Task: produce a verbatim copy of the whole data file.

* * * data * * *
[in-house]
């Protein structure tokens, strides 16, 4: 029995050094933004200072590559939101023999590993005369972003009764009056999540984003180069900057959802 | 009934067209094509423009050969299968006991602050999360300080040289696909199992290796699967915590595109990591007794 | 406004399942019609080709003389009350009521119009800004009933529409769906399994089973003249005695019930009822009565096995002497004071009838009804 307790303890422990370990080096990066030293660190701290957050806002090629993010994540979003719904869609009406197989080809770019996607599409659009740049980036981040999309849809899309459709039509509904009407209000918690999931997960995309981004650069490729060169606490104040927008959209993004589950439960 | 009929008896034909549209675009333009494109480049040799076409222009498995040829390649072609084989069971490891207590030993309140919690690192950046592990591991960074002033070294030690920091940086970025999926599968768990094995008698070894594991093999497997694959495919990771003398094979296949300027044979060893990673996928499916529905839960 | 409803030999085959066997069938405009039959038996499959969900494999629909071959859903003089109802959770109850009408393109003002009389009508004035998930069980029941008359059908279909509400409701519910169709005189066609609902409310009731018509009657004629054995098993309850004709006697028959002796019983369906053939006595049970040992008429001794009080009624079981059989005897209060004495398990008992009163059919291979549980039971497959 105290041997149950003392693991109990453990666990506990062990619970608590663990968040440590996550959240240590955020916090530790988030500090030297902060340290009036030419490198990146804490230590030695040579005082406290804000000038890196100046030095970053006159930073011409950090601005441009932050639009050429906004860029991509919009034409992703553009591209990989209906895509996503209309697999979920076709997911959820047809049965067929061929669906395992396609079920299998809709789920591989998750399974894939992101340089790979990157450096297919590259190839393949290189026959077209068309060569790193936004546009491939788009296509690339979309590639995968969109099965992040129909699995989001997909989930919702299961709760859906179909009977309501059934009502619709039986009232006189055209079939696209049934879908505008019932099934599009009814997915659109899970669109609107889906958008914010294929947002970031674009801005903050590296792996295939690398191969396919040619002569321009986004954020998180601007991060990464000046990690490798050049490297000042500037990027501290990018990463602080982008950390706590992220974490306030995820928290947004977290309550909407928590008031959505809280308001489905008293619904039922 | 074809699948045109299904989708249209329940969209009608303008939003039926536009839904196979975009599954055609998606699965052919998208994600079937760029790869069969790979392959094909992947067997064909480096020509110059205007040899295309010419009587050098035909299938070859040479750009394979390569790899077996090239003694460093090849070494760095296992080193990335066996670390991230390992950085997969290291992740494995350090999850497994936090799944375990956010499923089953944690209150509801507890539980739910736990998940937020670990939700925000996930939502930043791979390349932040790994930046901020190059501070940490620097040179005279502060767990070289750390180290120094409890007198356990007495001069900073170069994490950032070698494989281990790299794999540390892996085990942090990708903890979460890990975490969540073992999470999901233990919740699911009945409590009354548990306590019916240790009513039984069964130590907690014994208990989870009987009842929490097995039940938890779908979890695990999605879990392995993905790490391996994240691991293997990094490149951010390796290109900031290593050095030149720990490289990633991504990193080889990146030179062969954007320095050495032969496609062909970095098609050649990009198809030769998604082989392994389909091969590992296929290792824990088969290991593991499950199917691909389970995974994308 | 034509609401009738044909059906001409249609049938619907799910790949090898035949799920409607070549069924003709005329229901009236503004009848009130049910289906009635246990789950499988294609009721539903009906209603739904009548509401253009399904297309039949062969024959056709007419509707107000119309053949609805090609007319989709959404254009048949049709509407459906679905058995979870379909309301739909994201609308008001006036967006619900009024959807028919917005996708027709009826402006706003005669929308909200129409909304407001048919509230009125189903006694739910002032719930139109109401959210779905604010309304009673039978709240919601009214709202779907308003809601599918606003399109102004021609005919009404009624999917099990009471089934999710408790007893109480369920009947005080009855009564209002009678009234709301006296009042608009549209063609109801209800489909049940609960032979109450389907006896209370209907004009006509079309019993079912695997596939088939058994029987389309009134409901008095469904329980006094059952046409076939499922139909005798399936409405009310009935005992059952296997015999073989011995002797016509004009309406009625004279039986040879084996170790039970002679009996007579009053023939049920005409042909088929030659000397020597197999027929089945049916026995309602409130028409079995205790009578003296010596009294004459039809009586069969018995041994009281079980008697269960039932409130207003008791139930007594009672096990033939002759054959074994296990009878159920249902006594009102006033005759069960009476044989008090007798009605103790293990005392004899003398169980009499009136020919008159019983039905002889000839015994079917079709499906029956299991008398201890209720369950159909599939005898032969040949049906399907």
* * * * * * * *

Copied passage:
[in-house]
């Protein structure tokens, strides 16, 4: 029995050094933004200072590559939101023999590993005369972003009764009056999540984003180069900057959802 | 009934067209094509423009050969299968006991602050999360300080040289696909199992290796699967915590595109990591007794 | 406004399942019609080709003389009350009521119009800004009933529409769906399994089973003249005695019930009822009565096995002497004071009838009804 307790303890422990370990080096990066030293660190701290957050806002090629993010994540979003719904869609009406197989080809770019996607599409659009740049980036981040999309849809899309459709039509509904009407209000918690999931997960995309981004650069490729060169606490104040927008959209993004589950439960 | 009929008896034909549209675009333009494109480049040799076409222009498995040829390649072609084989069971490891207590030993309140919690690192950046592990591991960074002033070294030690920091940086970025999926599968768990094995008698070894594991093999497997694959495919990771003398094979296949300027044979060893990673996928499916529905839960 | 409803030999085959066997069938405009039959038996499959969900494999629909071959859903003089109802959770109850009408393109003002009389009508004035998930069980029941008359059908279909509400409701519910169709005189066609609902409310009731018509009657004629054995098993309850004709006697028959002796019983369906053939006595049970040992008429001794009080009624079981059989005897209060004495398990008992009163059919291979549980039971497959 105290041997149950003392693991109990453990666990506990062990619970608590663990968040440590996550959240240590955020916090530790988030500090030297902060340290009036030419490198990146804490230590030695040579005082406290804000000038890196100046030095970053006159930073011409950090601005441009932050639009050429906004860029991509919009034409992703553009591209990989209906895509996503209309697999979920076709997911959820047809049965067929061929669906395992396609079920299998809709789920591989998750399974894939992101340089790979990157450096297919590259190839393949290189026959077209068309060569790193936004546009491939788009296509690339979309590639995968969109099965992040129909699995989001997909989930919702299961709760859906179909009977309501059934009502619709039986009232006189055209079939696209049934879908505008019932099934599009009814997915659109899970669109609107889906958008914010294929947002970031674009801005903050590296792996295939690398191969396919040619002569321009986004954020998180601007991060990464000046990690490798050049490297000042500037990027501290990018990463602080982008950390706590992220974490306030995820928290947004977290309550909407928590008031959505809280308001489905008293619904039922 | 074809699948045109299904989708249209329940969209009608303008939003039926536009839904196979975009599954055609998606699965052919998208994600079937760029790869069969790979392959094909992947067997064909480096020509110059205007040899295309010419009587050098035909299938070859040479750009394979390569790899077996090239003694460093090849070494760095296992080193990335066996670390991230390992950085997969290291992740494995350090999850497994936090799944375990956010499923089953944690209150509801507890539980739910736990998940937020670990939700925000996930939502930043791979390349932040790994930046901020190059501070940490620097040179005279502060767990070289750390180290120094409890007198356990007495001069900073170069994490950032070698494989281990790299794999540390892996085990942090990708903890979460890990975490969540073992999470999901233990919740699911009945409590009354548990306590019916240790009513039984069964130590907690014994208990989870009987009842929490097995039940938890779908979890695990999605879990392995993905790490391996994240691991293997990094490149951010390796290109900031290593050095030149720990490289990633991504990193080889990146030179062969954007320095050495032969496609062909970095098609050649990009198809030769998604082989392994389909091969590992296929290792824990088969290991593991499950199917691909389970995974994308 | 034509609401009738044909059906001409249609049938619907799910790949090898035949799920409607070549069924003709005329229901009236503004009848009130049910289906009635246990789950499988294609009721539903009906209603739904009548509401253009399904297309039949062969024959056709007419509707107000119309053949609805090609007319989709959404254009048949049709509407459906679905058995979870379909309301739909994201609308008001006036967006619900009024959807028919917005996708027709009826402006706003005669929308909200129409909304407001048919509230009125189903006694739910002032719930139109109401959210779905604010309304009673039978709240919601009214709202779907308003809601599918606003399109102004021609005919009404009624999917099990009471089934999710408790007893109480369920009947005080009855009564209002009678009234709301006296009042608009549209063609109801209800489909049940609960032979109450389907006896209370209907004009006509079309019993079912695997596939088939058994029987389309009134409901008095469904329980006094059952046409076939499922139909005798399936409405009310009935005992059952296997015999073989011995002797016509004009309406009625004279039986040879084996170790039970002679009996007579009053023939049920005409042909088929030659000397020597197999027929089945049916026995309602409130028409079995205790009578003296010596009294004459039809009586069969018995041994009281079980008697269960039932409130207003008791139930007594009672096990033939002759054959074994296990009878159920249902006594009102006033005759069960009476044989008090007798009605103790293990005392004899003398169980009499009136020919008159019983039905002889000839015994079917079709499906029956299991008398201890209720369950159909599939005898032969040949049906399907």